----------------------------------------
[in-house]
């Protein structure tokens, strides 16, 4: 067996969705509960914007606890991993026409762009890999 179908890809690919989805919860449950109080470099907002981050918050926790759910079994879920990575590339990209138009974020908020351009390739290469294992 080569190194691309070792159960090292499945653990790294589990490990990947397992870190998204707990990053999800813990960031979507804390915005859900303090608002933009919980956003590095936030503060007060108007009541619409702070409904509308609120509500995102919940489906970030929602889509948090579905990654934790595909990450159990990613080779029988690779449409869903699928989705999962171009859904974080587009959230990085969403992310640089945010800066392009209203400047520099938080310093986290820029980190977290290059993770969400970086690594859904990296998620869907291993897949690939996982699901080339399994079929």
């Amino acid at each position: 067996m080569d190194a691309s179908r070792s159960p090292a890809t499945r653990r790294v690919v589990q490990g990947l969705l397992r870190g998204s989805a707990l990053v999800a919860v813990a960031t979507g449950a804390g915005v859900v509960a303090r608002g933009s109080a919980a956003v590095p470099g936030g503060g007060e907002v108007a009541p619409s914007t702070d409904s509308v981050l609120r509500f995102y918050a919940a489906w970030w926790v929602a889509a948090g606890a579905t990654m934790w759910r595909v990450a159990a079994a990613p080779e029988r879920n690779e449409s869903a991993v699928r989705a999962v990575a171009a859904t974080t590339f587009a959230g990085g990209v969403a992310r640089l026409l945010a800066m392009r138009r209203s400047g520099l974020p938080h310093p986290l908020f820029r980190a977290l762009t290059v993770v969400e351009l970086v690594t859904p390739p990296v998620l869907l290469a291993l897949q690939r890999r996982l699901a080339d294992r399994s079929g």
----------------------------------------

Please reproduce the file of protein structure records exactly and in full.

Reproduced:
[in-house]
């Protein structure tokens, strides 16, 4: 067996969705509960914007606890991993026409762009890999 179908890809690919989805919860449950109080470099907002981050918050926790759910079994879920990575590339990209138009974020908020351009390739290469294992 080569190194691309070792159960090292499945653990790294589990490990990947397992870190998204707990990053999800813990960031979507804390915005859900303090608002933009919980956003590095936030503060007060108007009541619409702070409904509308609120509500995102919940489906970030929602889509948090579905990654934790595909990450159990990613080779029988690779449409869903699928989705999962171009859904974080587009959230990085969403992310640089945010800066392009209203400047520099938080310093986290820029980190977290290059993770969400970086690594859904990296998620869907291993897949690939996982699901080339399994079929």
């Amino acid at each position: 067996m080569d190194a691309s179908r070792s159960p090292a890809t499945r653990r790294v690919v589990q490990g990947l969705l397992r870190g998204s989805a707990l990053v999800a919860v813990a960031t979507g449950a804390g915005v859900v509960a303090r608002g933009s109080a919980a956003v590095p470099g936030g503060g007060e907002v108007a009541p619409s914007t702070d409904s509308v981050l609120r509500f995102y918050a919940a489906w970030w926790v929602a889509a948090g606890a579905t990654m934790w759910r595909v990450a159990a079994a990613p080779e029988r879920n690779e449409s869903a991993v699928r989705a999962v990575a171009a859904t974080t590339f587009a959230g990085g990209v969403a992310r640089l026409l945010a800066m392009r138009r209203s400047g520099l974020p938080h310093p986290l908020f820029r980190a977290l762009t290059v993770v969400e351009l970086v690594t859904p390739p990296v998620l869907l290469a291993l897949q690939r890999r996982l699901a080339d294992r399994s079929g």